Increasing trend of HIV seropositivity among commercial sex workers attending the Voluntary and Confidential Counseling and Testing Centre in Manipur, India


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Abstract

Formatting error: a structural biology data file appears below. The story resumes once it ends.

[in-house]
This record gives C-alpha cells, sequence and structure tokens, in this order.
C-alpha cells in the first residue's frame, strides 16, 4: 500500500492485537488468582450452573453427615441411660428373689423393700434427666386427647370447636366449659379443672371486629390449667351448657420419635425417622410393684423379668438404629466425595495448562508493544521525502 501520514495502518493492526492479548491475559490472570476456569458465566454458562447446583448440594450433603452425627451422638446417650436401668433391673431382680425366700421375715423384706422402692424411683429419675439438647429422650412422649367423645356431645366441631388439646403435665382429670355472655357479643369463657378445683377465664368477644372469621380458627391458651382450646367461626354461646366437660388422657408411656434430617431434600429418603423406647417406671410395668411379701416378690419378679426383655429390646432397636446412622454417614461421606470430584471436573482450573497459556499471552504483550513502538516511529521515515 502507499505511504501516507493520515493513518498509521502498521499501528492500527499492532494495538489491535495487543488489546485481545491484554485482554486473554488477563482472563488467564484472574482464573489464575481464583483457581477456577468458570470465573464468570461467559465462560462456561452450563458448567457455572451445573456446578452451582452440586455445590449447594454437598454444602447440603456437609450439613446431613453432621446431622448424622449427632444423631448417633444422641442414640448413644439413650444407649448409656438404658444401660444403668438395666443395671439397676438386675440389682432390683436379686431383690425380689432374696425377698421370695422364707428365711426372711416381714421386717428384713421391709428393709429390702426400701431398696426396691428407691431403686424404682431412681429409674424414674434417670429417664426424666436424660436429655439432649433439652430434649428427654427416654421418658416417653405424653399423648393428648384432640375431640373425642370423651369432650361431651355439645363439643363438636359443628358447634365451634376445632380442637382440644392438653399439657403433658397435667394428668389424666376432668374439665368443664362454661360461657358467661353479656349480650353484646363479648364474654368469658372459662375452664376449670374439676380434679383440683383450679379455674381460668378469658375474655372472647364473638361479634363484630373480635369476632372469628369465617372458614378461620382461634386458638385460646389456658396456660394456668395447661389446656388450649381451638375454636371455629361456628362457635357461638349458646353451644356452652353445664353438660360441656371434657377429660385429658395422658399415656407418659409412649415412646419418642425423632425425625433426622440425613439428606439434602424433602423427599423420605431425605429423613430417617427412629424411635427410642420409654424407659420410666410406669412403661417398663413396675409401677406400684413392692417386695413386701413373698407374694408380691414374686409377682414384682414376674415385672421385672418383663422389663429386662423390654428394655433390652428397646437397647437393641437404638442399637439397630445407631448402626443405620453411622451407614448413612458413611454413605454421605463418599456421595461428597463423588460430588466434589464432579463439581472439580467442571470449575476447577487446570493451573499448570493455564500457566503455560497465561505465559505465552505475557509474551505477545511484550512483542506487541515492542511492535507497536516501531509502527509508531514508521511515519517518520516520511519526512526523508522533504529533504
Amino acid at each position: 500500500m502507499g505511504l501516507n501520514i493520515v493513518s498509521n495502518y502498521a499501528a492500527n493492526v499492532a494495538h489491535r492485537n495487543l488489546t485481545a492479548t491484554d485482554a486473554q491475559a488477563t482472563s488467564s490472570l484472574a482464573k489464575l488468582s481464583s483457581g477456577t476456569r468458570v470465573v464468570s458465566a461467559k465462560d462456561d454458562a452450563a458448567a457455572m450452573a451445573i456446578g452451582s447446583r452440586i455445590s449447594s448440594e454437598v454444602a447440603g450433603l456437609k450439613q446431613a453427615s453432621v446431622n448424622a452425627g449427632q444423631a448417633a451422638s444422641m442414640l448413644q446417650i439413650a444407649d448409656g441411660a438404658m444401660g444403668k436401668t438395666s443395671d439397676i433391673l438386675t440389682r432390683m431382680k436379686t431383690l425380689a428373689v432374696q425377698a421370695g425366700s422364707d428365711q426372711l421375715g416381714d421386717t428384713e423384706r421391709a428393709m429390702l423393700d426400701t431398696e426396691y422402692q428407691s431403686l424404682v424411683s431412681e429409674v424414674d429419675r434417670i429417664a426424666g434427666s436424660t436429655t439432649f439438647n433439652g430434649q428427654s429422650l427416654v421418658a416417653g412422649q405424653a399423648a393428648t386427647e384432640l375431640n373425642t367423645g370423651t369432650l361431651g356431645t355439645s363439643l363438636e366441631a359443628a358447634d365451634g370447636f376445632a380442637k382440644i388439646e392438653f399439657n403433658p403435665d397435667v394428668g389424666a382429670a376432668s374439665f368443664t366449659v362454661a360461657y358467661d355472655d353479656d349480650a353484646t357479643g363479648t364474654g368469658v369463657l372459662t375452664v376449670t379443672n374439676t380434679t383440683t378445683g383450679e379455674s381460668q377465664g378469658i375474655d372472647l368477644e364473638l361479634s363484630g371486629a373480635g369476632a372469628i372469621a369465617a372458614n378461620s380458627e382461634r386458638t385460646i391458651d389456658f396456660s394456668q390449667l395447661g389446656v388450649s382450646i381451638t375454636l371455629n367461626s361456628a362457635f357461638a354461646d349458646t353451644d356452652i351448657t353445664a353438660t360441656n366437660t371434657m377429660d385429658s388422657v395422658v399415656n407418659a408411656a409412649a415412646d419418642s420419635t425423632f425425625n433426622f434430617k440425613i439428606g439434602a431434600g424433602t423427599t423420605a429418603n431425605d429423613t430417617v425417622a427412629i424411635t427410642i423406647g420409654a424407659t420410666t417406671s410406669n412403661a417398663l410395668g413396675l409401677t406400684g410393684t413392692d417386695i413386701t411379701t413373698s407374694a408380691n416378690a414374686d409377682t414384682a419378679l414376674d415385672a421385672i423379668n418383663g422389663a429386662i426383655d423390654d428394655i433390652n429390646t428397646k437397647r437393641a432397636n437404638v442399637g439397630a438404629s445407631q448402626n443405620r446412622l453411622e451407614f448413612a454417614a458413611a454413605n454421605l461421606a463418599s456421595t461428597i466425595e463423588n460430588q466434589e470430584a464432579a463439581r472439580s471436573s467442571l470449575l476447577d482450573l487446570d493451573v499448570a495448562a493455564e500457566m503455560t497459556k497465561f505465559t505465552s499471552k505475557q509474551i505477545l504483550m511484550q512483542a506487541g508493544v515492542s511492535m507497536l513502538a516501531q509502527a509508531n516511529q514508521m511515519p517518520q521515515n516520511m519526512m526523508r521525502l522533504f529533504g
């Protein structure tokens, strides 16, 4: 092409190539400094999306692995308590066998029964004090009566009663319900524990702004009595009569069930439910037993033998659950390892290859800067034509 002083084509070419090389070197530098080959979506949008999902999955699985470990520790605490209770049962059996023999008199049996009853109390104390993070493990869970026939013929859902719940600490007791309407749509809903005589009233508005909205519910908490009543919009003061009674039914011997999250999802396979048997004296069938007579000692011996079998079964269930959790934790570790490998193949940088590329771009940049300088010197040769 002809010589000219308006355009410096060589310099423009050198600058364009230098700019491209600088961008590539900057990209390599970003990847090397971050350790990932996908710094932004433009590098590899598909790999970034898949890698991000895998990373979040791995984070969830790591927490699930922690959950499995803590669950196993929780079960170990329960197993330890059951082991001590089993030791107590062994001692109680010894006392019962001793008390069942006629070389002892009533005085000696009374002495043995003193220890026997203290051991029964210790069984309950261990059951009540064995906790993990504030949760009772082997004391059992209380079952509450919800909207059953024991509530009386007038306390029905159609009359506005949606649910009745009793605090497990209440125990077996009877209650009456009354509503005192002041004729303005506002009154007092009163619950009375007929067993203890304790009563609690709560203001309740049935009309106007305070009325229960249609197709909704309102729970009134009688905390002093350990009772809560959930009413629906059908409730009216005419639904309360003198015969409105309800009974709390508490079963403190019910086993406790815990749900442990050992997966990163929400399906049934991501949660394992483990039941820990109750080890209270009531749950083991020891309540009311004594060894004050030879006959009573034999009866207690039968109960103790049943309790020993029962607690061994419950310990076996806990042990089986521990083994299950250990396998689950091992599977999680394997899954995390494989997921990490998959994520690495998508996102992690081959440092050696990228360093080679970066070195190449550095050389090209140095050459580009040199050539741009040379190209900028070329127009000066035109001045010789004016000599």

A total of 1903 commercial sex workers (CSWs) attending the Voluntary and Confidential Counseling and Testing Centre at the Department of Microbiology, Regional Institute of Medical Sciences, Manipur, were screened for HIV infection over a period of five years from March 1998 to February 2003. All cases were in the age group 13–55 years. Most cases were in the age group 20–30 years (50.86%). Out of 1903 CSWs, 304 were found to be HIV-seropositive, confirmed by three tests (ELISA/RAPID/SIMPLE) of different biological antigen principles according to India's National AIDS Control Organisation guidelines. The annual rising trend in incidence of HIV seropositivity among CSWs from March 1998 (10.93%) to February 2003 (29.68%) was observed in the test site attenders, in contrast to the declining trend among injecting drug users in the state from March 1998 (76%) to February 2003 (59.82%). In all, 622 sexually transmitted infection (STI) cases were diagnosed, of which 242 (38.90%) had syphilis, which was the commonest STI, and 172 (27.65%) had ulcerative lesions. Increasing HIV seropositivity among CSWs observed in this study reflects the changing pattern of HIV transmission in Manipur.

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